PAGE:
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Thread: Fault Codes U2023 and P0087

  1. #11
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    Quote Originally Posted by Ean Austral View Post
    Found this part interesting , how did you tickle the PCV on the pump. ??
    I manually exercised the valve 5 times. I took a look at the way the ECU drives the valve and figured it was quite gentle in the way it drives the valve closed. I figured if I closed it with "extreme prejudice" if it was grunge in the valve I might just shift it.

    I used a pair of crocodile clips and a 12V 1.2AH SLA battery to force the valve closed and got a nice satisfying "click". The valve is quite low impedance, so I wanted a 12V source that was inherently current limited. The cheap, half discharged battery I used did the job. It's only good for less than 2A of current.

    I'm going to order a new pump this week, but I'm also going to try a few other ideas with increasing levels of lunacy, because I can.

  2. #12
    Ean Austral Guest
    Quote Originally Posted by BradC View Post
    I manually exercised the valve 5 times. I took a look at the way the ECU drives the valve and figured it was quite gentle in the way it drives the valve closed. I figured if I closed it with "extreme prejudice" if it was grunge in the valve I might just shift it.

    I used a pair of crocodile clips and a 12V 1.2AH SLA battery to force the valve closed and got a nice satisfying "click". The valve is quite low impedance, so I wanted a 12V source that was inherently current limited. The cheap, half discharged battery I used did the job. It's only good for less than 2A of current.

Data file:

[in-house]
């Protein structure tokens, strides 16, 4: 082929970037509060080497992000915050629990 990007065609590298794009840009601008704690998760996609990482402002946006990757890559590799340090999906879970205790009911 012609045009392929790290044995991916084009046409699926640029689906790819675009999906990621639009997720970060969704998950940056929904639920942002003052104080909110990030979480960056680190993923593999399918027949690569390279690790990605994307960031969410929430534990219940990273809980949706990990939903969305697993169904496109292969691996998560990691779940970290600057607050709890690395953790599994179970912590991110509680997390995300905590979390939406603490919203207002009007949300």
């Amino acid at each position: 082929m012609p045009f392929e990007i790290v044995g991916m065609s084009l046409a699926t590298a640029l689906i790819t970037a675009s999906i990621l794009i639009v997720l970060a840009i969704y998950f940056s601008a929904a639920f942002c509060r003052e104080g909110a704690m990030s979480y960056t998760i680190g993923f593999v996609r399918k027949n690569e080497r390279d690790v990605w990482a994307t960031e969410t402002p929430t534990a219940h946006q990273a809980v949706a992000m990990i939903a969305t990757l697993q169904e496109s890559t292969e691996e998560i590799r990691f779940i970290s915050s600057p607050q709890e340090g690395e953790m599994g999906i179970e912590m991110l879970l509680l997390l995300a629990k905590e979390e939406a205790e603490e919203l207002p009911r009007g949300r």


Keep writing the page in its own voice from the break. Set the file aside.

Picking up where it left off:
I'm going to order a new pump this week, but I'm also going to try a few other ideas with increasing levels of lunacy, because I can.

    mmm if you managed to force it using a seperate power source , I wonder if the issue with these cars is not the pump but the electrical connectors that operate that side of the pump.

    cheers Ean

  3. #13
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    Quote Originally Posted by Ean Austral View Post
    mmm if you managed to force it using a seperate power source , I wonder if the issue with these cars is not the pump but the electrical connectors that operate that side of the pump.

    cheers Ean
    TBH Iíve had two connectors that have required contact cleaning to resolve. The steering wheel switch connector and front speaker connectors. Both were giving poor connectors. Would be interesting to apply a good contact clean to the male and female side of the HPFP and see if it behaves.
    2010 TDV6 3.0L Discovery 4 HSE
    2007 Audi RS4 (B7)

  4. #14
    Ean Austral Guest
    Quote Originally Posted by DiscoJeffster View Post
    TBH Iíve had two connectors that have required contact cleaning to resolve. The steering wheel switch connector and front speaker connectors. Both were giving poor connectors. Would be interesting to apply a good contact clean to the male and female side of the HPFP and see if it behaves.
    that will be my next move , checking the electrical side before I do a pump change .

    Cheers Ean

  5. #15
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    Quote Originally Posted by DiscoJeffster View Post
    Would be interesting to apply a good contact clean to the male and female side of the HPFP and see if it behaves.
    I did that months ago. The ECU is pretty good at picking a duff connection on those solenoids as they are such a low resistance (and setting a code). Also given my particular failure mode can be "driven around", I'm not really suspecting an electrical fault.